Invasion of Schwan cells from the distal segment into the epineurium of the donor nerve was a crucial step for the initiation of collateral sprouting from the intact nerve. The use of nerve transfer for motor re-enervation after brachial plexus injury only if other options are not available [6]. Oberlin nerve transfer (15 percent of the fascicles of the intact ulnar nerve are severed in the upper arm, and the cut fascicles are sutured4 end-to-end to the biceps nerve) [7]. Oberlin ulnar nerve to biceps nerve transfer in birth palsy cases and in cases with an intact phrenic nerve and avulsion of the upper roots of the brachial plexus. He routinely obtained full recovery of the biceps (Toronto muscle grade 7) in every case without any clinical deficits of the donor nerve [7]. Using a single fascicle from the ulnar nerve to the biceps function was originally described in adults by Sungpet et al. from Thailand; however, Oberlin was the first to use this technique in OBPP cases. Oberlin nerve transfer has several advantages, including simplicity, good size match between the transferred fascicle of the ulnar nerve and the biceps nerve, the lack of notable donor nerve deficit, no need for nerve grafting, and the short distance neurorrhaphy site and the motor end plate and recovery occurs on average after 14 weeks only. This quick recovery due to the proximity to the muscle, also allows salvage of deficit before permanent atrophy in patients who present late [1].

Chuang et al. [8] used intercostal nerve transfer for irreparable avulsed brachial plexus injuries, obtaining a good result are (1) early exploration (less than 5 months after trauma), (2) use of three intercostal nerves, (3) mixed nerve-to-mixed nerve coaptation, (4) nerve repair without grafts and under no tension.

Narakas [9] introduced intra plexal transfers and pointed out that the concept of neurotization, i.e., transfer of an uninjured nerve to the distal stump of an injured nerve. Narakas [9] noted 1200 to 1300 myelinated fibers in one intercostal nerve, whereas the musculocutaneous nerve contained about 6000 fibers. Perhaps more intercostal nerves will provide more donor axons, thereby achieving greater biceps strength. They added that it is not clear which intercostal nerves are best for transfer. Neuroanatomy considerations consequence in order to obtain an acceptable reinnervation of the recipient nerve, the donor nerve must supply a comparable number of motor fibers. Adequate reinnervation is beyond the capacity of the majority of the donor nerve [9]. Fiber controls of the peripheral nerves approximate values of the of the musculocutaneous nerve is 6000, median nerve 1800, ulnar nerve 1600, one intercostal nerve 1200-1300, so the available donor motor nerve axons are severely limited number in comparison to the number of axons in recipient nerve [9].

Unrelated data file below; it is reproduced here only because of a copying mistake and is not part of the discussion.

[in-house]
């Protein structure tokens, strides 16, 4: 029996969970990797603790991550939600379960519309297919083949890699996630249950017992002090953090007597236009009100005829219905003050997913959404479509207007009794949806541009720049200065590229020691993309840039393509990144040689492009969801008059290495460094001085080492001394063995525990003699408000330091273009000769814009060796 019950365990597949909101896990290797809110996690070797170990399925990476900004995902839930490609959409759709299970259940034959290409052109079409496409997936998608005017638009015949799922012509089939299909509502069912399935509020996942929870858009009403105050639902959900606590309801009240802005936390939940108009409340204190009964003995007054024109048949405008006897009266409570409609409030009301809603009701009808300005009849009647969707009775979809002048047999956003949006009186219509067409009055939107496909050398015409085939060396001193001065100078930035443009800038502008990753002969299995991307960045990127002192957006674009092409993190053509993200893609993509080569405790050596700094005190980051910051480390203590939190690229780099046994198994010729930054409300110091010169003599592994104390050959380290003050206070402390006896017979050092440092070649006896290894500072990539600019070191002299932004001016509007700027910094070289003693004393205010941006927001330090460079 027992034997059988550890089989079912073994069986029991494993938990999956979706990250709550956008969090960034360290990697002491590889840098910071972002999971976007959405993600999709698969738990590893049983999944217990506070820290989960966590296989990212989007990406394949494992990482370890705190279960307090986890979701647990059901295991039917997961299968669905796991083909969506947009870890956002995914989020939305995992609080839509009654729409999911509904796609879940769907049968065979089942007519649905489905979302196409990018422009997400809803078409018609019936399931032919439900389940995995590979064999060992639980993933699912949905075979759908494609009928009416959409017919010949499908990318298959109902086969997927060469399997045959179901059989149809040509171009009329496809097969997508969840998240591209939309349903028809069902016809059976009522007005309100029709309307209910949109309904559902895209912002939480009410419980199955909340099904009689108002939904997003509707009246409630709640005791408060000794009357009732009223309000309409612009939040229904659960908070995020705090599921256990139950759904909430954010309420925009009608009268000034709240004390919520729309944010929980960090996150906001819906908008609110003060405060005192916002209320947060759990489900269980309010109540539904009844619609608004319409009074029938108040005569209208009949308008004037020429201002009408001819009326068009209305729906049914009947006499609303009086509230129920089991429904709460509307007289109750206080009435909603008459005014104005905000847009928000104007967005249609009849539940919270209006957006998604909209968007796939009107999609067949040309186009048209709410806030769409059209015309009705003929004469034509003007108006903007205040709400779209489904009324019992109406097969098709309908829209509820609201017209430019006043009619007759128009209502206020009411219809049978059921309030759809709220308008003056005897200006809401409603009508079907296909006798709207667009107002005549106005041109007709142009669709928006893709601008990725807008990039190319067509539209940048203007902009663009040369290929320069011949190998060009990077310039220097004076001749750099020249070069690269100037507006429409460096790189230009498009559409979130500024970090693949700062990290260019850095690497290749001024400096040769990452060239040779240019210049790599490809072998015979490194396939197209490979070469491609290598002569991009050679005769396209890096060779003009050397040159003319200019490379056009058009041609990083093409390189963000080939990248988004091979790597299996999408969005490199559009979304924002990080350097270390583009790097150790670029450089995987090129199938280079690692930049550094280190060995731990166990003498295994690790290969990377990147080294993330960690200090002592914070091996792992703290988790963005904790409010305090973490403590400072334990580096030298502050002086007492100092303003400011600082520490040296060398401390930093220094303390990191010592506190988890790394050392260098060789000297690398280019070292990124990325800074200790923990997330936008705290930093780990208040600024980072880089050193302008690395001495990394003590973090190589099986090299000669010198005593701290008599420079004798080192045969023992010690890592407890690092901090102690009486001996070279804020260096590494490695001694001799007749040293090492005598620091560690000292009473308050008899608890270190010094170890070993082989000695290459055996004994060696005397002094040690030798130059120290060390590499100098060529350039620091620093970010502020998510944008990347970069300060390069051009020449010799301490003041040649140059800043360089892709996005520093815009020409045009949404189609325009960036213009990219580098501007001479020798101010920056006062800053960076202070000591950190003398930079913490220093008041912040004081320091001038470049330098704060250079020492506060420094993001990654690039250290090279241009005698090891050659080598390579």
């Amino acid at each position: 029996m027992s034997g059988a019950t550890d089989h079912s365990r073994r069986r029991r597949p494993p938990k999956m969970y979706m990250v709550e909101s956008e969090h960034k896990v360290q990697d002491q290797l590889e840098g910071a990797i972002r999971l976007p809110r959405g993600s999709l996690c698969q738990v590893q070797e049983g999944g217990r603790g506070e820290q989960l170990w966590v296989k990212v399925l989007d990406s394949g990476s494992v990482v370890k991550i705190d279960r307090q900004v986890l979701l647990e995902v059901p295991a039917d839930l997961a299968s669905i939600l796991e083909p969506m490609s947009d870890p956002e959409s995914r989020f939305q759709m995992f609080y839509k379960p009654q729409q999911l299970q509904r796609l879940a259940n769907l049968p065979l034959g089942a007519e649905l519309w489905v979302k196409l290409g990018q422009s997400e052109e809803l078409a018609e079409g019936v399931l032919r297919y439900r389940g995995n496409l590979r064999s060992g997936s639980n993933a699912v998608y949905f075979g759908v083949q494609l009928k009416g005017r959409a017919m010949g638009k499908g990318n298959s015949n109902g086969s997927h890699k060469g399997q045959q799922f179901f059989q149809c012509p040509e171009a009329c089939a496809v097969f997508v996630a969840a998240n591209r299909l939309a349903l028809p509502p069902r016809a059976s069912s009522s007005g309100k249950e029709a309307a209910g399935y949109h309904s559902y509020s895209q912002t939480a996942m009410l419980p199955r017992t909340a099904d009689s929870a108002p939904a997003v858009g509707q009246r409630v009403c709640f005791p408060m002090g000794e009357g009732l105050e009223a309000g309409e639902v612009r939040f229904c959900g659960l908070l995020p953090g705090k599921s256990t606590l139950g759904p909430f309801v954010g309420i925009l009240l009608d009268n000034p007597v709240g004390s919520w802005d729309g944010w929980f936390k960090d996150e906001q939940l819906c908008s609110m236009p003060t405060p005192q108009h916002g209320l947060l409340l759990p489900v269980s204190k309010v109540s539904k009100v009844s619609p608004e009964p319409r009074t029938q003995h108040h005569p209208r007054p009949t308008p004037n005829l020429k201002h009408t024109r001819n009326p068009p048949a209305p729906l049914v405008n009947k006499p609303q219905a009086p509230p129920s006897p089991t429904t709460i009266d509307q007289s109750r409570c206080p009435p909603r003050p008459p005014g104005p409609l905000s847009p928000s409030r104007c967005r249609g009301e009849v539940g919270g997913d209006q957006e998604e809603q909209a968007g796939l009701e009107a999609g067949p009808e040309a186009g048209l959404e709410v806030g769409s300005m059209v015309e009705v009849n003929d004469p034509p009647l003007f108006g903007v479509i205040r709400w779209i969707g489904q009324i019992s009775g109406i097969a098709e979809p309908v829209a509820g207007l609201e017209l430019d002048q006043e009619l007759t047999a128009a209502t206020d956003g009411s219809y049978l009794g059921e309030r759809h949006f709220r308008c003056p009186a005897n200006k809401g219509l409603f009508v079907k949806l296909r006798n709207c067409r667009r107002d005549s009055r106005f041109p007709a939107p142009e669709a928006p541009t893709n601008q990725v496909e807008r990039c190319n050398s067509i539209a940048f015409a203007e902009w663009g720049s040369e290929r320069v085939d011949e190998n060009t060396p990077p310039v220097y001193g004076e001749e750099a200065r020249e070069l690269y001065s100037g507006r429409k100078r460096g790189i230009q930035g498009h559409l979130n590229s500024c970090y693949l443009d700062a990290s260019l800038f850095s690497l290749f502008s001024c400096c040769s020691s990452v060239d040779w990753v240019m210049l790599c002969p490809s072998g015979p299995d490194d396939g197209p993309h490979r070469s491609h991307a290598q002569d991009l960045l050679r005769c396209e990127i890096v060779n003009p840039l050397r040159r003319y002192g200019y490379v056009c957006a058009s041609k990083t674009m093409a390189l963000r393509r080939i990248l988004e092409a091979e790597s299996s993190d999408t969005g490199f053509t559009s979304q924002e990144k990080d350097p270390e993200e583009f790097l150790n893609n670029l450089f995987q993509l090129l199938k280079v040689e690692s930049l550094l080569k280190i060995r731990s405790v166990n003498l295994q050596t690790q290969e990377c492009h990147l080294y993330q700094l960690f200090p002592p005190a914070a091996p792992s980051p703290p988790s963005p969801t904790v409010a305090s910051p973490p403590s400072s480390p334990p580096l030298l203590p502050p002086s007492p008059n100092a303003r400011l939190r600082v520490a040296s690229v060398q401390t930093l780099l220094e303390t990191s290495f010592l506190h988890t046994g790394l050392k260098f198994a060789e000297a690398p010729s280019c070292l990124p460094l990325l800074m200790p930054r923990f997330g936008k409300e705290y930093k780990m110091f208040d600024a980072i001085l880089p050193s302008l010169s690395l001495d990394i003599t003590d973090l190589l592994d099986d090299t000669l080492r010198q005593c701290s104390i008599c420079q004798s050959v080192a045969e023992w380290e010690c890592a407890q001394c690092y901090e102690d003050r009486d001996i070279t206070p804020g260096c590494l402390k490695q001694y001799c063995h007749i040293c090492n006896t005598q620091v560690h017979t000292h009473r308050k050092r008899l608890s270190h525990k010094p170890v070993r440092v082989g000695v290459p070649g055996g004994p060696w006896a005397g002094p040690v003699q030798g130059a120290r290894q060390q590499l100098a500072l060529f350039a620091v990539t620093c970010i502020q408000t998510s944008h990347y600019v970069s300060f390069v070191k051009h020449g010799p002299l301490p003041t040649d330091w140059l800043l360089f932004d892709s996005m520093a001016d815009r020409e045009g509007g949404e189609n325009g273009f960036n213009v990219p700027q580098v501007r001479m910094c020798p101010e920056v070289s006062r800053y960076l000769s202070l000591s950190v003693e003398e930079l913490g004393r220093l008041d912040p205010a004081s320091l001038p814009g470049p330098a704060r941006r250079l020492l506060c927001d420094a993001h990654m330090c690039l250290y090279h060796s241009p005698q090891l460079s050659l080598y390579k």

Approximately 15% of the fascicles the ulnar nerve and 20% the fascicles of the median nerve were used as donor motor nerves to the biceps and brachialis so intraneural topography of musculocutaneous motor nerve is identified and separated to prevent loss of limited motor nerve fibers [3].

Materials and Methods

Twelve limbs from adult cadavers 5 males and 1 female, age range from 35-70 years were dissected for this study. All cadavers were placed in supine position with limb extended and shoulder abducted under high magnification between 4.0 and 8.0, the medial arm was incised along the interval between the biceps and triceps muscles and extended as diltopectoral groove in the infraclaviclar exposure of brachial plexus, musculocutaneous nerve arises from the lateral cord (11 Limb), from lateral and posterior cord (1 limb). A number of variations in the course and distribution of the musculocutaneous nerve reported piercing the coracobrachialismuscle, the nerve may adhere to the median nerve down the arm and then pass between the biceps and brachialis muscles to supply all three muscles. The musculocutaneous accompanied by fibers from the median nerve [4] limb. Communicating branch passes from the musculocutaneous nerve to the median (2 limbs), the anastomoses occur between the nerves of the limbs, these errors in the course of the nerves, placed nerve fibers, in order, to get their proper end-point , the bundle of nerve fibers leaves the in appropriate nerve, turns and joins the proper nerve trunk. The musculocutaneous nerve pierces the coracobrachialis (8 limbs), the muscular branch of the nerve dose not pierce the muscles (3limb). The musculocutaneous nerve was found immediately and deep and lateral to the median nerve, under the substance of the biceps muscles. The motor nerve of biceps and brachialis was grouped in group (A) single motor branch arises from the musculocutaneous nerve [9] and Group (B) [6] two primary motor branch innervate the biceps and brachialis from the main nerve trunk. The motor fascicles to biceps and brachialis and the lateral cutaneous nerve of the forearm nerve constantly located from lateral to medial (12 limb) (Figure 1).